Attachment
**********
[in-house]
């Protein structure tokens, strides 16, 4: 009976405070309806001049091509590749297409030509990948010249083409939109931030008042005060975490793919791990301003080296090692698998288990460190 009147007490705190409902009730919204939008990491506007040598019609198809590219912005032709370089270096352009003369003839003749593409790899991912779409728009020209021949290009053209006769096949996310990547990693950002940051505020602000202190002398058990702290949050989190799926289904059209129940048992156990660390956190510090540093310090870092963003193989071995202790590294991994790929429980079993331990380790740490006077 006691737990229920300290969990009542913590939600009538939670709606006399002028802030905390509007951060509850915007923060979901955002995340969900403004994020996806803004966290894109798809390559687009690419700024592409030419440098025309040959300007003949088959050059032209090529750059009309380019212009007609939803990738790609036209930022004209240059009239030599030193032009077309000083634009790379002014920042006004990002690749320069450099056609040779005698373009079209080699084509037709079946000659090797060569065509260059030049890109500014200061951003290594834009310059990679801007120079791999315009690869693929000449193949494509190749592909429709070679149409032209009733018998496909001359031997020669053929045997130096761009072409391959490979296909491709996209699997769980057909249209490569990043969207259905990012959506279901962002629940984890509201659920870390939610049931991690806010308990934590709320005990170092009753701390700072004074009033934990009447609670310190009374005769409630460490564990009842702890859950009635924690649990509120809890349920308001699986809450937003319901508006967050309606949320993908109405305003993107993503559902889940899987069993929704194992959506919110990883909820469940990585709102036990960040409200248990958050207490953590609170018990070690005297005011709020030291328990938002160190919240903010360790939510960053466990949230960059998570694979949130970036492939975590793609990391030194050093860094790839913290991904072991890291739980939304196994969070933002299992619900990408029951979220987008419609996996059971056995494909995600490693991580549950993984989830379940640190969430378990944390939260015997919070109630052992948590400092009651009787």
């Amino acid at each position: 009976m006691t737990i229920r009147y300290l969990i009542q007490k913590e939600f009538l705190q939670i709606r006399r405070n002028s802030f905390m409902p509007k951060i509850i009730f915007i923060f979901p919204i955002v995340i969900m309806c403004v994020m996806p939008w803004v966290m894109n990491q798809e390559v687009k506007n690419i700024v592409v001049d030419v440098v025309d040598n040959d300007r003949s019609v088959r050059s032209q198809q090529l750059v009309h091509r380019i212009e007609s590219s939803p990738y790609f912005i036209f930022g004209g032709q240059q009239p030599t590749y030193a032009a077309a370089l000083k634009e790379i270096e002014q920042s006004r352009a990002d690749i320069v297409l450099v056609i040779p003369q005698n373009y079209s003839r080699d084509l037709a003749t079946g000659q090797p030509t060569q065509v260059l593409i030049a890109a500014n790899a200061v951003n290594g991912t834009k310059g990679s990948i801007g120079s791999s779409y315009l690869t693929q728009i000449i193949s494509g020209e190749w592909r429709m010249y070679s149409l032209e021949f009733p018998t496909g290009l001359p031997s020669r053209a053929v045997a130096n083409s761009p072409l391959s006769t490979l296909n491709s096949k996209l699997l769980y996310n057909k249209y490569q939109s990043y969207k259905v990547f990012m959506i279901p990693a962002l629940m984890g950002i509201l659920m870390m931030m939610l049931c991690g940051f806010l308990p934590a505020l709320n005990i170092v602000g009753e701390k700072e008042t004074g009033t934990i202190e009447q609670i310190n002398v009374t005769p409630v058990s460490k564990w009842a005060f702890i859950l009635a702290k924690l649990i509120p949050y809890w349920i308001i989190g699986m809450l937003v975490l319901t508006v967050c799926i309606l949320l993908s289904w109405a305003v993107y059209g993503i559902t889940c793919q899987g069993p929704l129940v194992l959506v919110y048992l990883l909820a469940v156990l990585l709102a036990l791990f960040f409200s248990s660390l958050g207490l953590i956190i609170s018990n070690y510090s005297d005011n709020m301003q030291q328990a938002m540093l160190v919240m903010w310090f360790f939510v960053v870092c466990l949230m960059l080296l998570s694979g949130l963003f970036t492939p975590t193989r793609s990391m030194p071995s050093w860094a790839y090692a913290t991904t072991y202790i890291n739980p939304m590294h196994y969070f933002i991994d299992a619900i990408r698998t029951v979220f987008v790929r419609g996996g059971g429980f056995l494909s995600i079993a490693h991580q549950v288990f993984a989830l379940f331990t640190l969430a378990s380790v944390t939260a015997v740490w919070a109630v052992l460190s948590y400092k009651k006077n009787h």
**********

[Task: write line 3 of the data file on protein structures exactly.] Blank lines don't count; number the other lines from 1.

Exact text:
């Amino acid at each position: 009976m006691t737990i229920r009147y300290l969990i009542q007490k913590e939600f009538l705190q939670i709606r006399r405070n002028s802030f905390m409902p509007k951060i509850i009730f915007i923060f979901p919204i955002v995340i969900m309806c403004v994020m996806p939008w803004v966290m894109n990491q798809e390559v687009k506007n690419i700024v592409v001049d030419v440098v025309d040598n040959d300007r003949s019609v088959r050059s032209q198809q090529l750059v009309h091509r380019i212009e007609s590219s939803p990738y790609f912005i036209f930022g004209g032709q240059q009239p030599t590749y030193a032009a077309a370089l000083k634009e790379i270096e002014q920042s006004r352009a990002d690749i320069v297409l450099v056609i040779p003369q005698n373009y079209s003839r080699d084509l037709a003749t079946g000659q090797p030509t060569q065509v260059l593409i030049a890109a500014n790899a200061v951003n290594g991912t834009k310059g990679s990948i801007g120079s791999s779409y315009l690869t693929q728009i000449i193949s494509g020209e190749w592909r429709m010249y070679s149409l032209e021949f009733p018998t496909g290009l001359p031997s020669r053209a053929v045997a130096n083409s761009p072409l391959s006769t490979l296909n491709s096949k996209l699997l769980y996310n057909k249209y490569q939109s990043y969207k259905v990547f990012m959506i279901p990693a962002l629940m984890g950002i509201l659920m870390m931030m939610l049931c991690g940051f806010l308990p934590a505020l709320n005990i170092v602000g009753e701390k700072e008042t004074g009033t934990i202190e009447q609670i310190n002398v009374t005769p409630v058990s460490k564990w009842a005060f702890i859950l009635a702290k924690l649990i509120p949050y809890w349920i308001i989190g699986m809450l937003v975490l319901t508006v967050c799926i309606l949320l993908s289904w109405a305003v993107y059209g993503i559902t889940c793919q899987g069993p929704l129940v194992l959506v919110y048992l990883l909820a469940v156990l990585l709102a036990l791990f960040f409200s248990s660390l958050g207490l953590i956190i609170s018990n070690y510090s005297d005011n709020m301003q030291q328990a938002m540093l160190v919240m903010w310090f360790f939510v960053v870092c466990l949230m960059l080296l998570s694979g949130l963003f970036t492939p975590t193989r793609s990391m030194p071995s050093w860094a790839y090692a913290t991904t072991y202790i890291n739980p939304m590294h196994y969070f933002i991994d299992a619900i990408r698998t029951v979220f987008v790929r419609g996996g059971g429980f056995l494909s995600i079993a490693h991580q549950v288990f993984a989830l379940f331990t640190l969430a378990s380790v944390t939260a015997v740490w919070a109630v052992l460190s948590y400092k009651k006077n009787h």